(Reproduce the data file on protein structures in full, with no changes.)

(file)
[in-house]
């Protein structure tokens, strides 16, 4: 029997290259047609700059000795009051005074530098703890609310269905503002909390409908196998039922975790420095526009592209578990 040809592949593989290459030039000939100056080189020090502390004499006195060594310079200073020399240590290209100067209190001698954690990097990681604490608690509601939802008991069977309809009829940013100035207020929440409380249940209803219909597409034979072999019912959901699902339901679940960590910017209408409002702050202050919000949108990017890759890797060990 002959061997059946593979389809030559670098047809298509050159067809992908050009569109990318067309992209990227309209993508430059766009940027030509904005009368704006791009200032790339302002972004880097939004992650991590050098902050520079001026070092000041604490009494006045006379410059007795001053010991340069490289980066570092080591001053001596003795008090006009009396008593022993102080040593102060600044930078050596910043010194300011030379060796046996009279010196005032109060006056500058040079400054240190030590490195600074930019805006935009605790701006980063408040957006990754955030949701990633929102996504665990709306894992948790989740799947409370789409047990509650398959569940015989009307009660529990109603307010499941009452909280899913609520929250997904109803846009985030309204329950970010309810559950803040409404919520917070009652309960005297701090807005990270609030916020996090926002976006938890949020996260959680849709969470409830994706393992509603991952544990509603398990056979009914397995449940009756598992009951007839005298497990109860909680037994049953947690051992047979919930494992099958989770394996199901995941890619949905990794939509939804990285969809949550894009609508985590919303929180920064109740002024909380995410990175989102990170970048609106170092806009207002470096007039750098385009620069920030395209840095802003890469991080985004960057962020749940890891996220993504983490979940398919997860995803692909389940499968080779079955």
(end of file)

[in-house]
């Protein structure tokens, strides 16, 4: 029997290259047609700059000795009051005074530098703890609310269905503002909390409908196998039922975790420095526009592209578990 040809592949593989290459030039000939100056080189020090502390004499006195060594310079200073020399240590290209100067209190001698954690990097990681604490608690509601939802008991069977309809009829940013100035207020929440409380249940209803219909597409034979072999019912959901699902339901679940960590910017209408409002702050202050919000949108990017890759890797060990 002959061997059946593979389809030559670098047809298509050159067809992908050009569109990318067309992209990227309209993508430059766009940027030509904005009368704006791009200032790339302002972004880097939004992650991590050098902050520079001026070092000041604490009494006045006379410059007795001053010991340069490289980066570092080591001053001596003795008090006009009396008593022993102080040593102060600044930078050596910043010194300011030379060796046996009279010196005032109060006056500058040079400054240190030590490195600074930019805006935009605790701006980063408040957006990754955030949701990633929102996504665990709306894992948790989740799947409370789409047990509650398959569940015989009307009660529990109603307010499941009452909280899913609520929250997904109803846009985030309204329950970010309810559950803040409404919520917070009652309960005297701090807005990270609030916020996090926002976006938890949020996260959680849709969470409830994706393992509603991952544990509603398990056979009914397995449940009756598992009951007839005298497990109860909680037994049953947690051992047979919930494992099958989770394996199901995941890619949905990794939509939804990285969809949550894009609508985590919303929180920064109740002024909380995410990175989102990170970048609106170092806009207002470096007039750098385009620069920030395209840095802003890469991080985004960057962020749940890891996220993504983490979940398919997860995803692909389940499968080779079955």